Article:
Davis v. Social Security Administration

Filing 33

PROPOSED FINDINGS AND RECOMMENDED DISPOSITION as to 13 by Magistrate Judge William P. Lynch. Objections to PFRD due by 8/17/2017. Add 3 days to the deadline if service is by mailing it to the person's last known address (or means described in Fed. R. Civ. P. 5(b)(2)(D) and (F)); if service is by electronic means, no additional days are added. (Fed. R. Civ. P. 6(d); Fed. R. Crim. P. 45(c).) (ph)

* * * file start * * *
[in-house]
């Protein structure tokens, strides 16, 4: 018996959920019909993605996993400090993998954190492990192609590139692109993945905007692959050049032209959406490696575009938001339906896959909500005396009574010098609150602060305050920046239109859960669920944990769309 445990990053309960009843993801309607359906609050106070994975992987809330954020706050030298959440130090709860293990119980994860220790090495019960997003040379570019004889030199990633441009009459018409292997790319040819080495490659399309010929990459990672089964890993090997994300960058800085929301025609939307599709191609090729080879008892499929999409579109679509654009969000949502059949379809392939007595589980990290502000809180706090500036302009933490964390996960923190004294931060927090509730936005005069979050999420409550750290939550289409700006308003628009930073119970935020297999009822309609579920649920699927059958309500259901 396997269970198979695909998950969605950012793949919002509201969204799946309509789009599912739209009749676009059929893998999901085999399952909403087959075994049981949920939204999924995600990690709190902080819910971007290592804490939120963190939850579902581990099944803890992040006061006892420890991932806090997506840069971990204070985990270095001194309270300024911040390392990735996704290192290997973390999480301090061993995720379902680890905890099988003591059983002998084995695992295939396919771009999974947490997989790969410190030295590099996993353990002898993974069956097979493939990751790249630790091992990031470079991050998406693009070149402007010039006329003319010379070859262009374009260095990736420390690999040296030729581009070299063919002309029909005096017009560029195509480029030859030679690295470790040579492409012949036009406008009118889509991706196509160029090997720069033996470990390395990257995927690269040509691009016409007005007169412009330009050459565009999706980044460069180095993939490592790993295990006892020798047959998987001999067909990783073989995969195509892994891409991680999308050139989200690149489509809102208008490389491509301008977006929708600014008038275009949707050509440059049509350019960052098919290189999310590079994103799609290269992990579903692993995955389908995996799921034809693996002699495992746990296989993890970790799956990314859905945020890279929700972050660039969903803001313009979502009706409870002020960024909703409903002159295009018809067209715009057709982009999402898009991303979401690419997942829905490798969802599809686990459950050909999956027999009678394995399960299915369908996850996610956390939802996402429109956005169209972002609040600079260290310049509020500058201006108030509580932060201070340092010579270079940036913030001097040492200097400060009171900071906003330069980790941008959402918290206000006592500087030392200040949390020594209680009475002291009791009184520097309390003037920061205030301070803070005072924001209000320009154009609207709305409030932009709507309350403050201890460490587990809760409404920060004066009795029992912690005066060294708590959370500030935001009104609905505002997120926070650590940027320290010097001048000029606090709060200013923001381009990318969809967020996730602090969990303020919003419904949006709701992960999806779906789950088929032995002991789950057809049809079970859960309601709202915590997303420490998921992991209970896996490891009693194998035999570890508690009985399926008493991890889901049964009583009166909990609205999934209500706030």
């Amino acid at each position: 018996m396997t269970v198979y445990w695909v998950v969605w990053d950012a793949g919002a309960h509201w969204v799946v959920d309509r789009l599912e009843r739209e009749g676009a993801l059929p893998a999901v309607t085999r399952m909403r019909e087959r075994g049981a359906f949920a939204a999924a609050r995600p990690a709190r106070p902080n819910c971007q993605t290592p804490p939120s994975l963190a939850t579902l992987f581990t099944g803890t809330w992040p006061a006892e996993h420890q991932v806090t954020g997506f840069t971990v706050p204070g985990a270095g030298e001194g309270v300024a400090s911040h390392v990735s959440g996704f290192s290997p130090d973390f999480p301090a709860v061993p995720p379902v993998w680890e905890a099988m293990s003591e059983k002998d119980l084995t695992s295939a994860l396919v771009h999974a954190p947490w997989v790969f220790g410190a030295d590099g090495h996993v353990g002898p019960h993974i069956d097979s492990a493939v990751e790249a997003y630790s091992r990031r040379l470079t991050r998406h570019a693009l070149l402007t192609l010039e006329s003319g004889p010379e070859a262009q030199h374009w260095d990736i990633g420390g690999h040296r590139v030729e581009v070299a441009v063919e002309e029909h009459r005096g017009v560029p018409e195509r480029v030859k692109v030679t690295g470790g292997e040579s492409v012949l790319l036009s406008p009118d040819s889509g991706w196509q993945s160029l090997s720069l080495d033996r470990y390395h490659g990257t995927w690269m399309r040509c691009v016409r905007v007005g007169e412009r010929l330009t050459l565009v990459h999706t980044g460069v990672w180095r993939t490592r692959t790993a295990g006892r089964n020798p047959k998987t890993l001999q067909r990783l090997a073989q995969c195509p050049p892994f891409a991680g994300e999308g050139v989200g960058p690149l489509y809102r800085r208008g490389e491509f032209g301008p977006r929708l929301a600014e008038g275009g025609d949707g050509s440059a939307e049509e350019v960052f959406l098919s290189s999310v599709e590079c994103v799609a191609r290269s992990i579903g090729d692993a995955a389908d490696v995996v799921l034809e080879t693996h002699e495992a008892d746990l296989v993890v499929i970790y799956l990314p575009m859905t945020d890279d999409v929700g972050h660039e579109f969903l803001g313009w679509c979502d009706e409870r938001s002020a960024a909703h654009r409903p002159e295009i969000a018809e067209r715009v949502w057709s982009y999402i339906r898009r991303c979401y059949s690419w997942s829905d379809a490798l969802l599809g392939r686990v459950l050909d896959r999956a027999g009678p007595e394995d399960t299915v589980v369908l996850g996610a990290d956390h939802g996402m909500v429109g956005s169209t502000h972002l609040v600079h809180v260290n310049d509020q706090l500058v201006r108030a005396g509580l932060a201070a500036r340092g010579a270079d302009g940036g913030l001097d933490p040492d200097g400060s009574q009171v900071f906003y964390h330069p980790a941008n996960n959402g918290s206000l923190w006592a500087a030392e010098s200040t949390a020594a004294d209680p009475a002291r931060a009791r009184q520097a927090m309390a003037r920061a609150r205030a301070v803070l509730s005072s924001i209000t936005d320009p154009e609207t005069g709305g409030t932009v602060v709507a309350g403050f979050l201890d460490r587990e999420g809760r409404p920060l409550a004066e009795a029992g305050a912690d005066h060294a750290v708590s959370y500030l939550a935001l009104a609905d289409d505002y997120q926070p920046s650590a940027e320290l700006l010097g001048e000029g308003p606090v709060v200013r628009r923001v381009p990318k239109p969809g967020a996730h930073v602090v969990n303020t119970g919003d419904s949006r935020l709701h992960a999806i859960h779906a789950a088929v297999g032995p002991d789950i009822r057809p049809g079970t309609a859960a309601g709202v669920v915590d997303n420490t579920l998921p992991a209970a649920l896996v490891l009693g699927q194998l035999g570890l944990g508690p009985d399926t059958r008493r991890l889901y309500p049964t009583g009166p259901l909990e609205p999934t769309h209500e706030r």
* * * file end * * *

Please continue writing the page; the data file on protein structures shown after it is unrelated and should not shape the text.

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IN THE UNITED STATES DISTRICT COURT FOR THE DISTRICT OF NEW MEXICO SARAH IRENE DAVIS, Plaintiff, v. 15cv309 JCH/WPL NANCY A. BERRYHILL,1 Acting Commissioner of the Social Security Administration, Defendant. PROPOSED FINDINGS AND RECOMMENDED DISPOSITION Sarah Davis applied for supplemental security income on April 8, 2011, alleging disability beginning on May 30, 2002, from “Bipolar, anxiety, PTSD, Chromes Disease, Depression” [sic]. (Administrative Record “AR” 129, 146, 150.) After her application was denied at all administrative levels, she brought this proceeding for judicial review. The case is before me on her Fact and Law Summary, which was filed in the Western District of Kentucky and later transferred to this District; a response filed by the Commissioner of the Social Security Administration (“SSA”); and Davis’s reply. (Docs. 13, 16, 30, 31.) For the reasons explained below, I recommend that the Court grant Davis’s motion and remand this case to the SSA.2 1 Nancy A. Berryhill, who is now the Acting Commissioner of the Social Security Administration, is substituted for Acting Commissioner Carolyn W. Colvin under Rule 25(d) of the Federal Rules of Civil Procedure. 2 Before moving to Kentucky, Davis lived in Albuquerque, N.M., where the hearing was held. Neither party has argued that Sixth Circuit law is different from Tenth Circuit law on the issues presented. Accordingly, I have applied Tenth Circuit law to resolve this appeal. STANDARD OF REVIEW In reviewing the Administrative Law Judge’s (“ALJ”) decision, the Court must determine whether it is supported by substantial evidence in the record and whether the correct legal standards were applied. Maes v. Astrue, 522 F.3d 1093, 1096 (10th Cir. 2008). “Substantial evidence is such relevant evidence as a reasonable mind might accept as adequate to support a conclusion.” Langley v. Barnhart, 373 F.3d 1116, 1118 (10th Cir. 2004) (quotation omitted). A decision is not based on substantial evidence if other evidence in the record overwhelms it or if there is a mere scintilla of evidence supporting it. Hamlin v. Barnhart, 365 F.3d 1208, 1214 (10th Cir. 2004). Substantial evidence does not, however, require a preponderance of the evidence. U.S. Cellular Tel. of Greater Tulsa, L.L.C. v. City of Broken Arrow, Okla., 340 F.3d 1122, 1133 (10th Cir. 2003). The Court must meticulously examine the record, but it may neither reweigh the evidence nor substitute its discretion for that of the Commissioner. Hamlin, 365 F.3d at 1214. The Court may reverse and remand if the ALJ failed “to apply the correct legal standards, or to show us that she has done so . . . .” Winfrey v. Chater, 92 F.3d 1017, 1019 (10th Cir. 1996). SEQUENTIAL EVALUATION PROCESS The SSA has devised a five-step sequential evaluation process to determine disability. See Barnhart v. Thomas, 540 U.S. 20, 24 (2003); 20 C.F.R. § 416.920(a)(4) (2015). If a finding of disability or nondisability is directed at any point, the ALJ will not proceed through the remaining steps. Thomas, 540 U.S. at 24. At the first three steps, the ALJ considers the claimant’s current work activity, the medical severity of the claimant’s impairments, and the requirements of the Listing of Impairments. See 20 C.F.R. § 416.920(a)(4), & Pt. 404, Subpt. P, App’x 1. If a claimant’s impairments are not equal to one of those in the Listing of Impairments, 2 then the ALJ proceeds to the first of three phases of step four and determines the claimant’s residual functional capacity (“RFC”). See Winfrey, 92 F.3d at 1023; 20 C.F.R. § 416.920(e). The ALJ then determines the physical and mental demands of the claimant’s past relevant work in phase two of the fourth step and, in the third phase, compares the claimant’s RFC with the functional requirements of her past relevant work to see if the claimant is still capable of performing her past work. See Winfrey, 92 F.3d at 1023; 20 C.F.R. § 416.920(f). If a claimant is not prevented from performing her past work, then she is not disabled. 20 C.F.R. § 416.920(f). The claimant bears the burden of proof on the question of disability for the first four steps, and then the burden of proof shifts to the Commissioner at step five. See Bowen v. Yuckert, 482 U.S. 137, 146 (1987); Talbot v. Heckler, 814 F.2d 1456, 1460 (10th Cir. 1987). If the claimant cannot return to her past work, then the Commissioner bears the burden, at the fifth step, of showing that the claimant is capable of performing other jobs existing in significant numbers in the national economy. See Thomas, 540 U.S. at 24-25; see also Williams v. Bowen, 844 F.2d 748, 750-51 (10th Cir. 1988) (discussing the five-step sequential evaluation process in detail). FACTUAL BACKGROUND Davis is forty-six years old. (AR 146.) She has a high school education and previously worked as a “Laborer” at a restaurant. (AR 151.) I do not address everything in the record but rather target my factual discussion to those facts necessary to the disposition of this case. Davis states that she stopped working in 1990 because of her conditions. (AR 150.) Though the relevant period of disability began in 2011, she reported being diagnosed with bipolar disorder in 2002 and undergoing a psychiatric admission to the hospital in 2008. (AR 337, 339.) 3 In 2011, Davis saw Jeremy Edmonds, D.O., who the ALJ later classified as a treating physician (see AR 28), six times between February and May to obtain medications and treatment for depression, anxiety, sleep issues, and skin issues, among others. (See AR 285-300.) Dr. Edmonds noted during the March 28, 2011, visit that “in my medical opinion . . . she is unable to work due to mental disease” and referred Davis to “[V]alencia [C]ounseling.” (AR 300.) On April 14, 2011, Davis underwent an Initial Evaluation at Valencia Counseling. (AR 388-403.) Barbara Rattenborg, LSW, noted that Davis “reports symptoms of [b]ipolar and domestic violence with husband. [Davis] currently living with Grandmother, but reports he continues to harass her.” (AR 388.) On July 2, 2011, Melanie Marie Falgout, M.D., performed a consultative examination (AR 337-340) and concluded that “[w]ith regard to the multiple psychiatric evaluations, no findings on exam other than that she mentated somewhat slowly and appeared to be very nervous” (AR 340). On July 29, 2011, Mary S. Loescher, Ph.D., performed a consultative examination (AR 342-345) and concluded that Davis had two severe workplace limitations—“her ability to understand, remember and follow through on basic work instructions” and “her ability to manage stress in the workplace and to interact with co[-]workers and the general public” (AR 344). Two non-examining state agency medical consultants later reviewed Davis’s file and concluded that she was capable of unskilled work. (See AR 48-50 (RFC from Linnette Castillo, Psy.D., completed on August 30, 2011); AR 60-62 (RFC from Barbara Lewis, Ph.D., completed on December 27, 2011).) 4 ALJ AND APPEALS COUNCIL’S DECISIONS The ALJ issued her decision on April 18, 2013. (AR 30.) At step one, she determined that Davis had not engaged in substantial gainful activity since January 31, 2011. (AR 24.) At step two, the ALJ determined that Davis had “the following severe impairment: affective disorder.” (Id.) At step three, the ALJ concluded that Davis did not have an impairment or combination of impairments that met or medically equaled anything in 20 C.F.R. Part 404, Subpart P, Appendix 1. (AR 25.) The ALJ noted that Davis had mild restriction in activities of daily living, mild difficulties in social functioning, moderate limitations in concentration, persistence, or pace, and “no episodes of decompensation that have been of extended duration.” (AR 25-26.) At phase one of step four, the ALJ determined that Davis had the RFC “to perform a full range of work at all exertional levels but with the following nonexertional limitations: the claimant is able to perform simple, repetitive tasks working primarily with things rather than people.” (AR 26.) In making this determination, the ALJ gave “great weight” to the opinion of Dr. Falgout (AR 24), “little weight” to the opinion of Dr. Edmonds (AR 28), “little weight” to the opinion of Dr. Loescher (AR 29), and “great weight” to the opinions of the “State agency psychological consultants.” (Id.) At phase two of step four, the ALJ found that Davis had no past relevant work. (Id.) Proceeding to step five, the ALJ used the Medical-Vocational Guidelines (“Grids”) to conclude that Davis could perform jobs existing in significant numbers in the national economy and was not disabled. (AR 29-30.) The Appeals Council denied Davis’s request for review, making the ALJ’s decision the final decision of the Commissioner. (AR 1.) 5 DISCUSSION Davis raises four issues for review: (1) whether the ALJ’s RFC is supported by substantial evidence; (2) whether the ALJ committed legal error when evaluating Dr. Loescher’s opinion; (3) whether the ALJ properly applied the Grids at step five; and (4) whether the ALJ’s credibility finding contains legal error. (See Doc. 13 at 1-2 (summarizing arguments).) I find error in issue (2)—the ALJ’s evaluation of Dr. Loescher’s opinion—and therefore do not reach the other issues, because the ALJ may need to re-assess other parts of her analysis on remand. Dr. Loescher is a consultative examiner, which means the ALJ must evaluate her opinion using the following six factors in 20 C.F.R. § 416.927(c): (1) the examining relationship; (2) the treatment relationship, including the length and nature of the relationship; (3) the supportability of the findings; (4) the consistency of the opinion “with the record as a whole”; (5) her status as a specialist; and (6) other factors that tend to support or contradict the opinion. Even though the C.F.R. lists six factors, the ALJ need not discuss each factor, because “not every factor . . . will apply in every case.” Oldham v. Astrue, 509 F.3d 1254, 1258 (10th Cir. 2007) (quotation omitted). If an ALJ rejects an opinion, she “must provide specific, legitimate reasons for rejecting it.” Chapo v. Astrue, 682 F.3d 1285, 1291 (10th Cir. 2012) (internal quotation and citation omitted). The ALJ discounted Dr. Loescher’s opinion—and therefore did not account for the two severe limitations in the RFC—by applying C.F.R. factors (2), (3), and (6). (See AR 28-29.) Applying factor (2), the ALJ noted that Dr. Loescher’s “opinion was based on only one examination.” (AR 29.) Applying factor (3), the ALJ noted that Dr. Loescher’s finding that Davis had two severe limitations was contradicted by other findings in her opinion—specifically, 6 that “the claimant was alert and oriented to time, place, and person with articulate and clear speech and she did not describe symptoms associated with dissociative disorder such as loss of time, depersonalization, or de-realization nor psychotic symptoms such as auditory or visual hallucinations.” (Id.) And applying factor (6), the ALJ noted that Dr. Loescher “relied a great deal on the claimant’s statements.” (Id.) Further examining the ALJ’s analysis, however, reveals that these justifications are not legitimate, and the ALJ committed legal error by relying on them. Chapo, 682 F.3d at 1291. Regarding factor (2), two things undermine the ALJ’s single-visit rationale: (1) Dr. Loescher based her opinion in part on her review of “Information [P]rovided by Disability Determination Services Medical Records” (AR 342), which means her conclusions were not taken from one snapshot in time, as the ALJ asserts; and (2) the Tenth Circuit recently expressed doubt about the viability of the single-visit rationale to discount a consultative examiner’s opinion, see Kellams v. Berryhill, --- F. App’x ---, ---, 2017 WL 2874506, at *7 (June 23, 2017) (unpublished) (“The ALJ gave the [consultative examiner’s] report little weight, in part, because [the consultative examiner] examined [the claimant] only once. This rationale may justify refusing to give [the consultative examiner] the status of a treating physician and according her opinion controlling weight, but as an examining source her opinion still was entitled to particular consideration.”). Regarding factor (3), Dr. Loescher’s opinion does not contain the supposed internal contradictions the ALJ cites. Compare the following: Dr. Loescher noted that Davis would be “severely impaired in her ability to understand, remember and follow through on basic work instructions” and “severely impaired in her ability to manage stress in the workplace and to interact with coworkers and the general public” (id.)—which are limitations related solely to the 7 workplace—while the supposed internal contradiction is that Davis had an alert mental state and lack of disassociative issues (AR 29)—which are broader findings that do not preclude the more specific workplace limitations. Stated more simply, Davis can be mentally oriented and free of hallucinations yet still have severe limitations in her ability to follow workplace instructions and interact with others. Lastly, regarding factor (6), the ALJ’s conclusion that Dr. Loescher relied too heavily on Davis’s subjective statements to find the two severe limitations is incorrect. Reviewing Dr. Loescher’s findings in context reveals that the limitations were medical conclusions. The excerpt below includes findings both before and after the discussion of the severe limitations to better put the severe limitation findings in context: According to her step grandmother, she lost custody of her children because of violent behavior. She would be severely impaired in her ability to understand, remember, and follow through on basic work instructions. This is based on her inability to understand some questions during this interview and her extreme emotional lability. She would be severely impaired in her ability to manage stress in the workplace and to interact with co[-]workers and the general public. She may need assistance in managing her finances. (AR 344.) Two sentences in this excerpt are instructive—the first sentence about the step grandmother—which reveals that Dr. Loescher will attribute a subjective statement to the speaker when applicable—and the third sentence sandwiched between the two severe impairment findings—which reveals that Dr. Loescher did not parrot-back Davis’s subjective complaints but instead relied on Davis’s communication challenges during the examination to craft the two severe workplace impairments. Given that the ALJ’s three reasons for discounting Dr. Loescher’s opinion are not legitimate, the ALJ committed reversible error under Chapo by rejecting it. 8 CONCLUSION The ALJ committed legal error by discounting Dr. Loescher’s findings without citing legitimate reasons under the six evaluative factors listed in 20 C.F.R. § 416.927(c). I recommend the Court remand the case and instruct the ALJ to provide legitimate reasons under the C.F.R. when considering Dr. Loescher’s opinion on remand. THE PARTIES ARE NOTIFIED THAT WITHIN 14 DAYS OF SERVICE of a copy of these Proposed Findings and Recommended Disposition they may file written objections with the Clerk of the District Court pursuant to 28 U.S.C. § 636(b)(1). A party must file any objections with the Clerk of the District Court within the fourteen-day period if that party wants to have appellate review of the Proposed Findings and Recommended Disposition. If no objections are filed, no appellate review will be allowed. __________________________ William P. Lynch United States Magistrate Judge 9